“I got a couple dents in my fender
Got a couple rips in my jeans,”
I once texted those lyrics from Free to Be Me by Francesca Battistelli to our oldest daughter. She had received a car for graduation less than 6 months earlier and had just been in her second accident. She seemed to have somehow missed the lesson on blind spots or she was distracted on that day or something . . . but at that point she was discouraged. Because she loved this song, I knew exactly how she would respond to my text:
“Try to fit the pieces together
But perfection is my enemy.”
Perfection is my enemy. I found myself singing those lyrics again a few months later as I worked on a project. I had two canvases I wanted to hang above our bed. I wanted the words, “Broken Together” painted on them. If you haven’t heard this song by Casting Crowns you should listen to it. REALLY. It is a song that greatly ministered to me and my husband as we were going through a time of great brokenness and we have continued to try to hold on to its truths.
“Maybe you and I were never meant to be complete.
Could we just be broken together?
. . . The only way we’ll last forever is broken together.”
I had considered having a friend who is much better at lettering, paint the canvases for me, but there was a part of me that felt I should do it myself. I was very hesitant, however, because I knew it wasn’t going to look as good if I did it. It wouldn’t be perfect.
Sure enough my perfectionist tendencies kicked in as I was painting. At one point I was in tears, painted over everything I had done and started over. It was during my second attempt that I found myself singing those Free to Be Me lyrics, “perfection is my enemy.”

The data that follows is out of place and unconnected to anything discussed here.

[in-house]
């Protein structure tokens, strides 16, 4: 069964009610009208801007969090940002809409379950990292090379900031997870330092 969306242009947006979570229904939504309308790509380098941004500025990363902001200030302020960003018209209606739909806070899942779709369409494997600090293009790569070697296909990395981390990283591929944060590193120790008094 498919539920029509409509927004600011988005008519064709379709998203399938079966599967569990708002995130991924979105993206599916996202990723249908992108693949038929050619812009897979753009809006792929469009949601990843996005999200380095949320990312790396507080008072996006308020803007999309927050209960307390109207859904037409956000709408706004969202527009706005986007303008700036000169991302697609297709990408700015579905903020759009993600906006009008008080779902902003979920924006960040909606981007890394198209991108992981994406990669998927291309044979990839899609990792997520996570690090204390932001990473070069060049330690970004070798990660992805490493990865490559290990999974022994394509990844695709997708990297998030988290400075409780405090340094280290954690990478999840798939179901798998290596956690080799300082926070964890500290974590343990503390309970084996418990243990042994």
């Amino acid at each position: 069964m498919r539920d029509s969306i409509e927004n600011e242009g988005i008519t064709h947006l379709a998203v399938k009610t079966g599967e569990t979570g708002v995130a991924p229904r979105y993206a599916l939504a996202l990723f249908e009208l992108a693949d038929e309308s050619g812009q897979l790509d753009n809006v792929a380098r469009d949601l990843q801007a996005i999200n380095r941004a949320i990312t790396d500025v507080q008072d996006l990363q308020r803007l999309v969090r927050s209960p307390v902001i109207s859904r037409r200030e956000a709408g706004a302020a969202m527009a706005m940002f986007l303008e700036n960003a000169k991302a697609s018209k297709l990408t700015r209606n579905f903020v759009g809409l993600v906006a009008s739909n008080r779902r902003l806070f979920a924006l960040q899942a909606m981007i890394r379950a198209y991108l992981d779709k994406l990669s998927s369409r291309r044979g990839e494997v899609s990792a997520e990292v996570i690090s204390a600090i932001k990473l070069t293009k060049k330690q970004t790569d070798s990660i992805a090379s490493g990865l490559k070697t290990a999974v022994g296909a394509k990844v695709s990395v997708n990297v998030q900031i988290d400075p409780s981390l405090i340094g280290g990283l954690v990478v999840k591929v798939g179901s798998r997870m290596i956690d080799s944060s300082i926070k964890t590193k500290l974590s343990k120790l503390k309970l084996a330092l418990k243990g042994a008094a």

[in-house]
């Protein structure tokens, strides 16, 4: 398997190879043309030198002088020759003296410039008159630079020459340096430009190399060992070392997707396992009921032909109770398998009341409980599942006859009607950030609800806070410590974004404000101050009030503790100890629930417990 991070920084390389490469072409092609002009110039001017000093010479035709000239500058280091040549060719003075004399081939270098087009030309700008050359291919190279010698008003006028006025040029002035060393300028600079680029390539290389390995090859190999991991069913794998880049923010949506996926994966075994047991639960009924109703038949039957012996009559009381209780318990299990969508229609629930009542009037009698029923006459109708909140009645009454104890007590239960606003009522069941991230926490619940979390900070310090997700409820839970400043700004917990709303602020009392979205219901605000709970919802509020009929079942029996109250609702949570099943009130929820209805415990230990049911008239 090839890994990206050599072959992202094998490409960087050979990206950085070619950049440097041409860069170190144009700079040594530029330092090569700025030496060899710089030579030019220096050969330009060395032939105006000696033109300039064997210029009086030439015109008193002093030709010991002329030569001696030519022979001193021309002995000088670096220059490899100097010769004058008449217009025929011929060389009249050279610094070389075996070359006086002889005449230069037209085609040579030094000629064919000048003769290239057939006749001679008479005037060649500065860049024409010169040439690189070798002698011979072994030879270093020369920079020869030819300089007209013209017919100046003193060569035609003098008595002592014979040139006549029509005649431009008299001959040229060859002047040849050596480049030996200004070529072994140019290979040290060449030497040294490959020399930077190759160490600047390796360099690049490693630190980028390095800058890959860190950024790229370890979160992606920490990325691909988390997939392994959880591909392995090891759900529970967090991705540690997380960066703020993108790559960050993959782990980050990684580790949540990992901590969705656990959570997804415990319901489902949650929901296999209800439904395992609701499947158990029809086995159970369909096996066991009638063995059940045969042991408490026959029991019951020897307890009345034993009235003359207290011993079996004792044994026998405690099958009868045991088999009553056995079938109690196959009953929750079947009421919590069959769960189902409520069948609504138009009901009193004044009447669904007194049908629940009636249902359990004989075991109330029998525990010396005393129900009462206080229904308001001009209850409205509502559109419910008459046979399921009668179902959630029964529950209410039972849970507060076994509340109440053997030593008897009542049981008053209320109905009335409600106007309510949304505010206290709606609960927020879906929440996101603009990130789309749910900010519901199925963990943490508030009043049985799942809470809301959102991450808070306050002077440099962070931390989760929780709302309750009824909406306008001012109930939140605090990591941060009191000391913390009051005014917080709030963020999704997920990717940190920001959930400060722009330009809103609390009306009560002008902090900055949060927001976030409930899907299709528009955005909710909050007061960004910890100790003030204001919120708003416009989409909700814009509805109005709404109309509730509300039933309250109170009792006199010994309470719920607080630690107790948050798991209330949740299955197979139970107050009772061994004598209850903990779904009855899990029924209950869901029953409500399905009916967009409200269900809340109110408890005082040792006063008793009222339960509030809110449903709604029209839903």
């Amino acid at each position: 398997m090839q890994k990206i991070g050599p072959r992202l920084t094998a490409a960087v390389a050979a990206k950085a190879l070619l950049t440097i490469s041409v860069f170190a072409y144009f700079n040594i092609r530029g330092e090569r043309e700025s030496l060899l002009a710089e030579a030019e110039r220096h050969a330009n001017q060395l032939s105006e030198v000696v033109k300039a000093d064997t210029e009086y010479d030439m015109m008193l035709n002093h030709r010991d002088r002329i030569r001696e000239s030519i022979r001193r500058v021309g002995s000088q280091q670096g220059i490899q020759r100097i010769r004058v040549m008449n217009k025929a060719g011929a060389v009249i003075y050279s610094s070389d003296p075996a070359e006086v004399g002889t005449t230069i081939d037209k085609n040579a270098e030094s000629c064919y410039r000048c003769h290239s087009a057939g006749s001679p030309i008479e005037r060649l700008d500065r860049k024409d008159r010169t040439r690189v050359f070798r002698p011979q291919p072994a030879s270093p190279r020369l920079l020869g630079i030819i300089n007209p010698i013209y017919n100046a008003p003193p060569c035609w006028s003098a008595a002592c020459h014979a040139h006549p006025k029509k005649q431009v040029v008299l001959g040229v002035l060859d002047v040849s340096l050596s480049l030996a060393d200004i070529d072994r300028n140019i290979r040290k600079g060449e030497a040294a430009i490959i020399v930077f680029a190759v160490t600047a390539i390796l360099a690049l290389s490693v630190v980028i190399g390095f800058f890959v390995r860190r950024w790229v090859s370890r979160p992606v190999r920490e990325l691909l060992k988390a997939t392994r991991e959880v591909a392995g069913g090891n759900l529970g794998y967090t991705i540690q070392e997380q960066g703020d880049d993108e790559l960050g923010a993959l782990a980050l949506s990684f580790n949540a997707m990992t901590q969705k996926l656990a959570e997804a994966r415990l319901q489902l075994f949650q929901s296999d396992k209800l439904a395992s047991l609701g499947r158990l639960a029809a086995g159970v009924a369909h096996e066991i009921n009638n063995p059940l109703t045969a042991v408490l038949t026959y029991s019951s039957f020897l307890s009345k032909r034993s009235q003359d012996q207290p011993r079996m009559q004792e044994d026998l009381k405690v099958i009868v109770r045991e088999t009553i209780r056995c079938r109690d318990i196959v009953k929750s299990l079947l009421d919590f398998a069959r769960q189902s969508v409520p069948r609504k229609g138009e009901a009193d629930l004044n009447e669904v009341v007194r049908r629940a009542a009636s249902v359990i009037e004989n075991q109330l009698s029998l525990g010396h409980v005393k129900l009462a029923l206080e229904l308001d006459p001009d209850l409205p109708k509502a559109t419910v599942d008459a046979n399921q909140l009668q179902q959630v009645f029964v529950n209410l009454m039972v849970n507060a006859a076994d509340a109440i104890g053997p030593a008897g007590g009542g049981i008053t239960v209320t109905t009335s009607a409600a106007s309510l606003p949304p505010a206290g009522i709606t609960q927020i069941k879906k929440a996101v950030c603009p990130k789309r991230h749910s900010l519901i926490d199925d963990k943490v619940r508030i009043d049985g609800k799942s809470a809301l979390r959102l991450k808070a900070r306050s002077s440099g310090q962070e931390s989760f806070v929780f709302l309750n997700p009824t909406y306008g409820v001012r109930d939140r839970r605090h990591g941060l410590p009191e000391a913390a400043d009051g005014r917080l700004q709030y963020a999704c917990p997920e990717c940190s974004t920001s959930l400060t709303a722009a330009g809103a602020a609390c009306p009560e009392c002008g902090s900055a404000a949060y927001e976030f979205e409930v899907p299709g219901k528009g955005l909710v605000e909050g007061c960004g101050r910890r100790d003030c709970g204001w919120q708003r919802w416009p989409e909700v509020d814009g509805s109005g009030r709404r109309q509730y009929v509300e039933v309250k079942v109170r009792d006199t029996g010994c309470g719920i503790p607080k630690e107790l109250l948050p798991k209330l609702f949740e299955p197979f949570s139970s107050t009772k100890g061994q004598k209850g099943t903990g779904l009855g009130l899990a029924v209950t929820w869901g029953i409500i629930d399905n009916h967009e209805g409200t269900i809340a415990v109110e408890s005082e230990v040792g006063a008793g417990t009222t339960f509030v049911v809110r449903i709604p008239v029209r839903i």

You’ve probably already picked up on the irony of this, but I was a little slow. I was literally painting the word BROKEN and was trying not to get frustrated because it was not perfect when it finally hit me . . . brokenness and perfection can’t coexist. I was going to have to decide which one I was going to embrace; it couldn’t be both. I chose broken.
Now at that point I didn’t just start slapping the words on the canvas with no thought or care, but I did let go of the need for it to be just right and stopped trying to correct every little mistake. And there were mistakes – parts that weren’t just right, but these became reminders that I am not just right either. Neither is my spouse. Neither is our marriage.
Later I found myself in tears again, but this time they were not tears of frustration but tears of gratitude. I had been painting in the garage and brought the canvases inside. I set them up in a window sill in the kitchen to finish drying. I was getting some water at the sink, turned to look at the paintings and right there between the O and K, I saw it. . . a cross. The frame of the canvas had a vertical piece in the middle and there was a random streak of darker paint going across and as the light came through the window you could see it – the cross.
I said earlier that brokenness and perfection cannot coexist, but that is not entirely true. There is a place where they coexist beautifully. On the cross the body of Jesus Christ, who lived a perfect life, was broken for my sin. He who knew no sin, became sin, so that I could receive his righteousness. (2 Corinthians 5:21) Because Christ, the perfect, sinless, spotless lamb chose to be broken and die for my sin, I am now viewed by my Heavenly Father as righteous, redeemed, perfect.
Actually, now that I’ve thought more about all this, I’m going to have to retract my previous statement. Perfection and brokenness can coexist. They coexist in me. Christ has given me his perfect standing with the Father, but as long as I live on this earth, brokenness will be a part of who I am. I am broken and my world is full of broken people . . . as a matter of fact, my house is full of broken people and my church as well.
What can’t coexist is perfectionism and brokenness. The more I try to live up to a standard of perfectionism, to appear as though I have it all together, the more likely I am to miss the deep community God desires for me to have with others and there is a strong chance relationships will be broken apart.
There is a difference between a broken relationship and being broken together. I know this too well. When we’re broken together we come alongside one another admitting our own weaknesses and encouraging our brothers and sisters in theirs as we walk through this broken world together. There is a big difference. It’s the difference between isolation and loneliness and deep, fulfilling relationships.
“The only way we’ll last forever is broken together.”
*I did go back and paint the cross into the picture.
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